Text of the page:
Additional Measurements

    Additional data collected included demographic variables and clients’ self-rated level of satisfaction with the intervention (Client Satisfaction Questionnaire, adapted to the online context; 8 items ranging from 0 to 4; total range 0-32, alpha=.93; [62,63]).

    Statistical Analyses

    All analyses are reported in compliance with the Consolidated Standards of Reporting Trials of Electronic and Mobile HEalth Applications and onLine TeleHealth guidelines for improving and standardizing the report of Web-based and mobile health interventions [64] using intention-to-treat (ITT) procedures. Analyses were performed using IBM SPSS version 25 by a researcher who was not otherwise involved in the developing and conducting of the study. No interim analyses for intervention efficacy were conducted. Reported P values were 2-sided, with the a priori threshold for statistical significance set at .05.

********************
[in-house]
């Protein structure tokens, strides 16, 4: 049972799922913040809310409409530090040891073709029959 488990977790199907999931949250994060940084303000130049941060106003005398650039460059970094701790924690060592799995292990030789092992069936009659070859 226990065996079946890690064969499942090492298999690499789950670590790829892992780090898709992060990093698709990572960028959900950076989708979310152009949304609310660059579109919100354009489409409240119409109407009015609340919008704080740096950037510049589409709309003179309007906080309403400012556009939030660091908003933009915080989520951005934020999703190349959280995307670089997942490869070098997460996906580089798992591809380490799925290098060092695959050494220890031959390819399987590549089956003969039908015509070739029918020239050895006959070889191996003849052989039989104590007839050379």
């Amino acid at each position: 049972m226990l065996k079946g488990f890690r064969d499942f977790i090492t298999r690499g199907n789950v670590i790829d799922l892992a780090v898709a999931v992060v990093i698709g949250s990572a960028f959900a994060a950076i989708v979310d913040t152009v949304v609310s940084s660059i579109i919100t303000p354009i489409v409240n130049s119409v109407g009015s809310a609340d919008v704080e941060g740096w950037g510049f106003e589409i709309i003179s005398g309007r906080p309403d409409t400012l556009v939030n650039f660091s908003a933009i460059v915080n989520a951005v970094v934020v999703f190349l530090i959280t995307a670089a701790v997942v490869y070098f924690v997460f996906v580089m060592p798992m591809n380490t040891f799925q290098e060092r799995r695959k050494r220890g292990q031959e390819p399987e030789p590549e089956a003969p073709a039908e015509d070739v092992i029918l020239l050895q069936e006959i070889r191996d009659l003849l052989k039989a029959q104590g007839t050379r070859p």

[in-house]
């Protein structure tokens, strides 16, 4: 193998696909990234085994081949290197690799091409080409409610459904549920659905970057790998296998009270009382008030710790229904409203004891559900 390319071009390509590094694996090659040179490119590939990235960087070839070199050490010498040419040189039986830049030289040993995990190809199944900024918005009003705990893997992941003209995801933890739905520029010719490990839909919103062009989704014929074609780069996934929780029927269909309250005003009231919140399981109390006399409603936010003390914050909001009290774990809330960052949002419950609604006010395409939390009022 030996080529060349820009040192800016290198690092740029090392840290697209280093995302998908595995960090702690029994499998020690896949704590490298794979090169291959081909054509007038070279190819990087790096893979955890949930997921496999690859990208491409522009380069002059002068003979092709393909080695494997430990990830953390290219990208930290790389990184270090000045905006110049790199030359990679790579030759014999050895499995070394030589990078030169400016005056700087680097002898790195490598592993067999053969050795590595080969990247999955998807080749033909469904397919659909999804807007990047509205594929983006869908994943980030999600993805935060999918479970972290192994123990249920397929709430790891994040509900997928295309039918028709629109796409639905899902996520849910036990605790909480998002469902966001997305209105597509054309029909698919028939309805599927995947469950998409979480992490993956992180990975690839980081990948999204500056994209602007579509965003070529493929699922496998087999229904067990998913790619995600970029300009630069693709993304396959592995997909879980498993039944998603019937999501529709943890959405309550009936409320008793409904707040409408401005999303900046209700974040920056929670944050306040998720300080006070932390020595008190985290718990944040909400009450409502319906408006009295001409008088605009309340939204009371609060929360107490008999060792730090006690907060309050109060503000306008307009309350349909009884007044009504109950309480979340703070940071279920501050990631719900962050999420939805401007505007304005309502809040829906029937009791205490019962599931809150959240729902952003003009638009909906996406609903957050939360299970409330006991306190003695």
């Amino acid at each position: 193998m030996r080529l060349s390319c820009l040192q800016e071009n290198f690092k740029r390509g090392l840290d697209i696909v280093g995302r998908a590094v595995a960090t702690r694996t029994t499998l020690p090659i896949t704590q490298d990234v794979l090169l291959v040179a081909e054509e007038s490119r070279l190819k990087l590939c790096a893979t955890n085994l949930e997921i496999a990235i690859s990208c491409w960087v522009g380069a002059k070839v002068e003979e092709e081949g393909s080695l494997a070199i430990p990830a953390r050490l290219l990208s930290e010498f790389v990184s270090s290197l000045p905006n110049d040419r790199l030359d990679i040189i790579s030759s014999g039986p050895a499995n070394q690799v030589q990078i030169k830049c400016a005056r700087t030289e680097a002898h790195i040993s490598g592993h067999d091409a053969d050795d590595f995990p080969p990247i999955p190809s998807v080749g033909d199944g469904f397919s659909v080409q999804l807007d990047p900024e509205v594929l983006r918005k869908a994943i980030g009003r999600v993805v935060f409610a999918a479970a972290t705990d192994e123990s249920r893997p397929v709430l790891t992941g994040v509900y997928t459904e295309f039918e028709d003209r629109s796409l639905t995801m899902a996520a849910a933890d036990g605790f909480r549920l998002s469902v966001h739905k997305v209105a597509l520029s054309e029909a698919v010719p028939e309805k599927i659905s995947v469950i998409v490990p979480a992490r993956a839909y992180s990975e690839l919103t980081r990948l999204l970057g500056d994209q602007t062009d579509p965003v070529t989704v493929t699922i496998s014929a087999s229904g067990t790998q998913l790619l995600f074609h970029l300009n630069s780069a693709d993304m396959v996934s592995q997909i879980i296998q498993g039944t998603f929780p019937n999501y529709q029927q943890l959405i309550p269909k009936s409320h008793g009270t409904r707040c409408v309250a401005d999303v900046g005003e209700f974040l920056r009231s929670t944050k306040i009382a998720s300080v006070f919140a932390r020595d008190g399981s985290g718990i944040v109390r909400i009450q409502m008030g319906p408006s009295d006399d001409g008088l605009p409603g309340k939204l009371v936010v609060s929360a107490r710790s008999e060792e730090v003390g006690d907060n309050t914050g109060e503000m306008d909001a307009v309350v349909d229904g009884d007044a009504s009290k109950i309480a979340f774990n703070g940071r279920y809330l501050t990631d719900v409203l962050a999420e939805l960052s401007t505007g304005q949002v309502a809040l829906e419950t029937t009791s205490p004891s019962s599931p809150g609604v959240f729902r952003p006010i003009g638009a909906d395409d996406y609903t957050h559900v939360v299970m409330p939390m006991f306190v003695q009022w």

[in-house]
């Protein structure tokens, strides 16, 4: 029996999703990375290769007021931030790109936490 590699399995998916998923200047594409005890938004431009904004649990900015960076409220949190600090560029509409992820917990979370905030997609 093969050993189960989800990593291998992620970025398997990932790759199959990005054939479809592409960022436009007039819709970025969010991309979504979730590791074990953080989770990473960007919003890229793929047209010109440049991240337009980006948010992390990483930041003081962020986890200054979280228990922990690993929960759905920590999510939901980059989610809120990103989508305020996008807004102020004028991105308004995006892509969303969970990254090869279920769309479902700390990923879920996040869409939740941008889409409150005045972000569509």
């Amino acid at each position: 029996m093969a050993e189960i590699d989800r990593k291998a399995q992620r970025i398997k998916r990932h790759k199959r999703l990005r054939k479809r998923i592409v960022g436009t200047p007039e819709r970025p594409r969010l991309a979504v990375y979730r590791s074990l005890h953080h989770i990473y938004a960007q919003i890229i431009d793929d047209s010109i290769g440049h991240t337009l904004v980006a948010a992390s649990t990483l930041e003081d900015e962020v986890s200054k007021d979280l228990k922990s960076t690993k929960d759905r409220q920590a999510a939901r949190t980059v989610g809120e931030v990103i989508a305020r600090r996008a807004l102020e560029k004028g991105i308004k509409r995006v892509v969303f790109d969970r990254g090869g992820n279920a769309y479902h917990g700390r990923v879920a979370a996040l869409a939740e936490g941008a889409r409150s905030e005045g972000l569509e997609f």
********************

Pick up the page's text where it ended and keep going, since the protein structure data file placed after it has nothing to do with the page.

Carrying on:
Missing Data